1. Pete Faulconbridge

        12th July 2020 at 4:34 pm

        This is really helpful, thanks very much!

  • Nikhil Venkatesh

    11th July 2020 at 2:28 pm

    I really liked this paper, Simone! The result is really clear and seems significant.

    My question is – and I may just be reporting idiosyncratic intuitions here – why should we be thinly prudential? To me, the most compelling arguments for the moral permissibility of prudence stem from the commitments and so on that we need to maintain our current selves. With respect to hedons (or whatever the objects of thin prudence are) why should I care more about mine than anyone else’s? It strikes me that there’s little reason to do so; everyone’s hedons are equally real. Do you think your distinction pushes us somewhat towards this conclusion, or is this just me?

    1. Simone Gubler

      12th July 2020 at 2:06 pm

      Hi Nikhil! I think this is a really great question (also, thank you for your masterly turn as trivia impresario yesterday). For a start, I think that we need to draw a distinction between descriptive and normative approaches to the distinction I introduce here. It could be the case that, as a matter of descriptive psychology, we do show partiality towards ourselves even in thin prudential terms – I care more about my hedons precisely because they are /mine/ – even if there is no good normative justification for this. For the purposes of this paper, I’m engaged in a descriptive project – in eliciting a psychological state of affairs, and I’m agnostic about that latter question of justification. I want to understand the nature of the sorts of prudential concern that we undergo, rather than (as yet) to litigate the question of whether it is acceptable to privilege self-regarding prudential considerations over other-regarding moral reasons. That said, I think that you’re onto something deep and important with the analogy between thin prudential concern and moral concern. Remember how Parfit, who, it seems to me, tends to think of prudence in fairly thin terms, says that his reductionist view of personhood led him to the conclusion that the difference between self- and other- concern was basically one of degree. When it comes to concern for one’s person, I think that that might be right. There’s also a further question as to whether there is an analogue of thick concern in the moral/other regarding domain. I think that sometimes our care for those to whom we are close is of this nature – it hones in on their projects and commitments, rather than just their hedons. The fact that this concern is normally limited to people with whom we have close relationships suggests something that I think is implicit in your question – that there is an intimate connection between “thickness” of concern and partiality (whether it be partiality towards oneself or partiality towards friends and loved ones). Does that seem right to you?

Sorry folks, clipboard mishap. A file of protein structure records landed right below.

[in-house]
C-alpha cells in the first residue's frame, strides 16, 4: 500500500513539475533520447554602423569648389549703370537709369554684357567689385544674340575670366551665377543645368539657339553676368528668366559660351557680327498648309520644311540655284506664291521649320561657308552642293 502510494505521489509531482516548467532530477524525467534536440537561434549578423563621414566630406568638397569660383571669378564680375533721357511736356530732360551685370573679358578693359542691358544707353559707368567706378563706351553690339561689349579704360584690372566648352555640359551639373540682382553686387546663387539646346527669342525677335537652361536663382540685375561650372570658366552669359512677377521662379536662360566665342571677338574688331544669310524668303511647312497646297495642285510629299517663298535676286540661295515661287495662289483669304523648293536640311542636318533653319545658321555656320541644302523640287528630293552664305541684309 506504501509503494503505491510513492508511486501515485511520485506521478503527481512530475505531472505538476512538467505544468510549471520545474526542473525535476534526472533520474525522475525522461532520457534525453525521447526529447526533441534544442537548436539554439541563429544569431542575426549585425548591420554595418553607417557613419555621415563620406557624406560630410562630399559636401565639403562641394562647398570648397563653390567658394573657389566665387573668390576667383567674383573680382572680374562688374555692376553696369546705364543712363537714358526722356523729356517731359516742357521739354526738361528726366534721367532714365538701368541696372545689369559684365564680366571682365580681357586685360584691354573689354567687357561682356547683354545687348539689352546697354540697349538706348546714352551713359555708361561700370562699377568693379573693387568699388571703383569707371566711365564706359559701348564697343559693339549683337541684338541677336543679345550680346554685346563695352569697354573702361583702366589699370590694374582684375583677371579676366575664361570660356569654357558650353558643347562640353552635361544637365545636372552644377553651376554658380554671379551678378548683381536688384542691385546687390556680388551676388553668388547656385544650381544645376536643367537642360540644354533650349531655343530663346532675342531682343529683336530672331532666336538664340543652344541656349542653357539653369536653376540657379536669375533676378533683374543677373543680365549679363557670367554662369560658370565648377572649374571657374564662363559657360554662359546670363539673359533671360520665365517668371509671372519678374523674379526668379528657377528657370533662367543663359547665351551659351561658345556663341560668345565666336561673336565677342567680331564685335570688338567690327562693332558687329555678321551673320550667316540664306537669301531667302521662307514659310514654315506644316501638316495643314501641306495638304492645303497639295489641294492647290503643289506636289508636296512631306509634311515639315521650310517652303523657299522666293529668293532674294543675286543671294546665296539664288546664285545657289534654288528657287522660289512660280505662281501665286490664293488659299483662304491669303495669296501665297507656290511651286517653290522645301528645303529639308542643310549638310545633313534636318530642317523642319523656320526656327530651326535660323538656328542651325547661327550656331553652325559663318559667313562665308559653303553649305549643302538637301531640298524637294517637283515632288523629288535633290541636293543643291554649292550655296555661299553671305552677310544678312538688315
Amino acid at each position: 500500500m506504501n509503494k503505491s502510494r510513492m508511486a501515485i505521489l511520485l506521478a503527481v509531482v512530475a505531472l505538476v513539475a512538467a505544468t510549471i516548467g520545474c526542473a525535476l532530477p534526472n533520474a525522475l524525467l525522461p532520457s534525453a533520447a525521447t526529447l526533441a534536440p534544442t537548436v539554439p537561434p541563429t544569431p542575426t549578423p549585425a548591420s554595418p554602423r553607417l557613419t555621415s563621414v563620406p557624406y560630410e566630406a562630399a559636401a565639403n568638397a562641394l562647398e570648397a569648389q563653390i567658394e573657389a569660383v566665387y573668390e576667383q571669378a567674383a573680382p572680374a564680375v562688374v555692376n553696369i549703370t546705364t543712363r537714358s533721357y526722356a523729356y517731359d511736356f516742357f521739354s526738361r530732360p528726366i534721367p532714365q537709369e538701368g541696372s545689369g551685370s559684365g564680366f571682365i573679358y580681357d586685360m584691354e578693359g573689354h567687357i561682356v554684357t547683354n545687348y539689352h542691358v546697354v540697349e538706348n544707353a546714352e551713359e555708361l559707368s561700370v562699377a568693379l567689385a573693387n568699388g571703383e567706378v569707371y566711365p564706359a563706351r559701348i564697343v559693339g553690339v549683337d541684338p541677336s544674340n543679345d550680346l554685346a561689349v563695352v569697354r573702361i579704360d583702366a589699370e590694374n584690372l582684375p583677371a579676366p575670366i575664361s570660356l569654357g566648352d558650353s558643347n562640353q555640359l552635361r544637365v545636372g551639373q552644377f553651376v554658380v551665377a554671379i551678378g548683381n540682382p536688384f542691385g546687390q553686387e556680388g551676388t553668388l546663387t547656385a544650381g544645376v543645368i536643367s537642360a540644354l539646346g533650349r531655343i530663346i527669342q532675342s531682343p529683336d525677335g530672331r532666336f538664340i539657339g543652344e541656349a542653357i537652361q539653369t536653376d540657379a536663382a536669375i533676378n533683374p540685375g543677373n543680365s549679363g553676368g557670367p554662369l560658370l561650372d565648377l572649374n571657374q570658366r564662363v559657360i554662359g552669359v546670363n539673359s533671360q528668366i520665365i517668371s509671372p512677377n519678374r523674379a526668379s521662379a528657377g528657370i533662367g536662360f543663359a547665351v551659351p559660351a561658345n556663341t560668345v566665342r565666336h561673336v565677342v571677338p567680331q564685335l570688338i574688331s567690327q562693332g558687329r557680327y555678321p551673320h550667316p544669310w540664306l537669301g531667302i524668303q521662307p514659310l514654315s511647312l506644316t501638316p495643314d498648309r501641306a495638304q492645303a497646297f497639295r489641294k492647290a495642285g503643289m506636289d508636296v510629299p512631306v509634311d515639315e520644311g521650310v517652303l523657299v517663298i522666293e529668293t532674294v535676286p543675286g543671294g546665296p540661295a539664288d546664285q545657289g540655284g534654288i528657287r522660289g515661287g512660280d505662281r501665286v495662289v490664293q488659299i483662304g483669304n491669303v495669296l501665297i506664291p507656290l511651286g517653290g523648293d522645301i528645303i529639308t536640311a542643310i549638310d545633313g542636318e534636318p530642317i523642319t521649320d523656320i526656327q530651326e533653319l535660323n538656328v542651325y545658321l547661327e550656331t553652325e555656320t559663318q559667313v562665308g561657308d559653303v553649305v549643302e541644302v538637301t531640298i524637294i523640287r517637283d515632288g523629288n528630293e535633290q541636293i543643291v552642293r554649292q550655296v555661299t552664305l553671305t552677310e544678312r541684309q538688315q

• Dave Lucas

    12th July 2020 at 10:54 am


    Thought provoking paper. Two comments:

    1. Perhaps we need to distinguish between a hypothetical self and a physical self. I like the analogy of choosing between hypothetical selves for complex life decisions.
    2. I think your terminology for thin vs thick prudence and the definitions are unclear. I think you are saying thick prudence applies to changes that will affect my sense of self. Thin prudence applies to changes that affect my day-to-day environment. However even this distinction can be conjunctive under certain circumstances. Some clarity will be appreciated.